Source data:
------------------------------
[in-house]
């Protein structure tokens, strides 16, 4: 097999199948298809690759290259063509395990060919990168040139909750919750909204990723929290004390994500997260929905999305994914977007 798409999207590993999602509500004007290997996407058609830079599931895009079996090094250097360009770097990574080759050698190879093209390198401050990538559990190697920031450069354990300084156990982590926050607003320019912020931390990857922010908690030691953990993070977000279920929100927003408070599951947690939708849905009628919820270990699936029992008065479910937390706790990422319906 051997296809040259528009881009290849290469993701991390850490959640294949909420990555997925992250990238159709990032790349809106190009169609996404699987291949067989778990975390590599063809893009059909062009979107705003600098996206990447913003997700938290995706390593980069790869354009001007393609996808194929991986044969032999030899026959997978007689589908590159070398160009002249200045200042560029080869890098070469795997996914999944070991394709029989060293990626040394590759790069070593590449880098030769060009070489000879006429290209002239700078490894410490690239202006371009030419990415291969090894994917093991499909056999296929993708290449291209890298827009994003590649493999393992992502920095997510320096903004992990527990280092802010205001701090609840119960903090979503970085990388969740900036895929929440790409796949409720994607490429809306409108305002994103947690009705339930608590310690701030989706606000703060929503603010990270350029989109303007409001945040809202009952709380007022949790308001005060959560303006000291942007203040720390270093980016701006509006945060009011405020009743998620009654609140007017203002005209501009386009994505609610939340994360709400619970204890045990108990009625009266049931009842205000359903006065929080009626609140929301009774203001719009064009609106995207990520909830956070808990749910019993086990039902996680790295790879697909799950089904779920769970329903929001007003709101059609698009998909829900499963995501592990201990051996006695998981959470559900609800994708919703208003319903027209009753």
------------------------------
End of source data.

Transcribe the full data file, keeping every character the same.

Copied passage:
[in-house]
């Protein structure tokens, strides 16, 4: 097999199948298809690759290259063509395990060919990168040139909750919750909204990723929290004390994500997260929905999305994914977007 798409999207590993999602509500004007290997996407058609830079599931895009079996090094250097360009770097990574080759050698190879093209390198401050990538559990190697920031450069354990300084156990982590926050607003320019912020931390990857922010908690030691953990993070977000279920929100927003408070599951947690939708849905009628919820270990699936029992008065479910937390706790990422319906 051997296809040259528009881009290849290469993701991390850490959640294949909420990555997925992250990238159709990032790349809106190009169609996404699987291949067989778990975390590599063809893009059909062009979107705003600098996206990447913003997700938290995706390593980069790869354009001007393609996808194929991986044969032999030899026959997978007689589908590159070398160009002249200045200042560029080869890098070469795997996914999944070991394709029989060293990626040394590759790069070593590449880098030769060009070489000879006429290209002239700078490894410490690239202006371009030419990415291969090894994917093991499909056999296929993708290449291209890298827009994003590649493999393992992502920095997510320096903004992990527990280092802010205001701090609840119960903090979503970085990388969740900036895929929440790409796949409720994607490429809306409108305002994103947690009705339930608590310690701030989706606000703060929503603010990270350029989109303007409001945040809202009952709380007022949790308001005060959560303006000291942007203040720390270093980016701006509006945060009011405020009743998620009654609140007017203002005209501009386009994505609610939340994360709400619970204890045990108990009625009266049931009842205000359903006065929080009626609140929301009774203001719009064009609106995207990520909830956070808990749910019993086990039902996680790295790879697909799950089904779920769970329903929001007003709101059609698009998909829900499963995501592990201990051996006695998981959470559900609800994708919703208003319903027209009753």